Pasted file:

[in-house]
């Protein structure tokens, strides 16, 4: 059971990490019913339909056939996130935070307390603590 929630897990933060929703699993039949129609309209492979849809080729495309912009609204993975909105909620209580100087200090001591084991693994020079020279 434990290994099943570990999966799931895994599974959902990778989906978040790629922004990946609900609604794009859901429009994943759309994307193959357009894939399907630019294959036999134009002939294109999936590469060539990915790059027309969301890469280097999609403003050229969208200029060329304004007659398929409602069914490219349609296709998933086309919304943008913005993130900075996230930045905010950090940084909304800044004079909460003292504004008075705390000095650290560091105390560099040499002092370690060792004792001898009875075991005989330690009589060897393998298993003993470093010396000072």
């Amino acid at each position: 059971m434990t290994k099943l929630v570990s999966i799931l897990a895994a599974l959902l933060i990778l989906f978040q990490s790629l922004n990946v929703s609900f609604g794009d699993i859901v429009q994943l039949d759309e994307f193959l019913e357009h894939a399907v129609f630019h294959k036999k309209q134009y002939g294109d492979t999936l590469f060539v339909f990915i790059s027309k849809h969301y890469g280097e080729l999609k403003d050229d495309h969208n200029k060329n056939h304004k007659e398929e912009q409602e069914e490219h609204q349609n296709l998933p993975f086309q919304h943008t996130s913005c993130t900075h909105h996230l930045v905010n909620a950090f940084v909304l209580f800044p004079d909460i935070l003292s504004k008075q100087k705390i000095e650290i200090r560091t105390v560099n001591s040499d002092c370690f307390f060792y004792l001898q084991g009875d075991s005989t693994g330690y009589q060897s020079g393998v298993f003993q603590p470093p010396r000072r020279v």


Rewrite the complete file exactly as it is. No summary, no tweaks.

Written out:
[in-house]
């Protein structure tokens, strides 16, 4: 059971990490019913339909056939996130935070307390603590 929630897990933060929703699993039949129609309209492979849809080729495309912009609204993975909105909620209580100087200090001591084991693994020079020279 434990290994099943570990999966799931895994599974959902990778989906978040790629922004990946609900609604794009859901429009994943759309994307193959357009894939399907630019294959036999134009002939294109999936590469060539990915790059027309969301890469280097999609403003050229969208200029060329304004007659398929409602069914490219349609296709998933086309919304943008913005993130900075996230930045905010950090940084909304800044004079909460003292504004008075705390000095650290560091105390560099040499002092370690060792004792001898009875075991005989330690009589060897393998298993003993470093010396000072």
């Amino acid at each position: 059971m434990t290994k099943l929630v570990s999966i799931l897990a895994a599974l959902l933060i990778l989906f978040q990490s790629l922004n990946v929703s609900f609604g794009d699993i859901v429009q994943l039949d759309e994307f193959l019913e357009h894939a399907v129609f630019h294959k036999k309209q134009y002939g294109d492979t999936l590469f060539v339909f990915i790059s027309k849809h969301y890469g280097e080729l999609k403003d050229d495309h969208n200029k060329n056939h304004k007659e398929e912009q409602e069914e490219h609204q349609n296709l998933p993975f086309q919304h943008t996130s913005c993130t900075h909105h996230l930045v905010n909620a950090f940084v909304l209580f800044p004079d909460i935070l003292s504004k008075q100087k705390i000095e650290i200090r560091t105390v560099n001591s040499d002092c370690f307390f060792y004792l001898q084991g009875d075991s005989t693994g330690y009589q060897s020079g393998v298993f003993q603590p470093p010396r000072r020279v």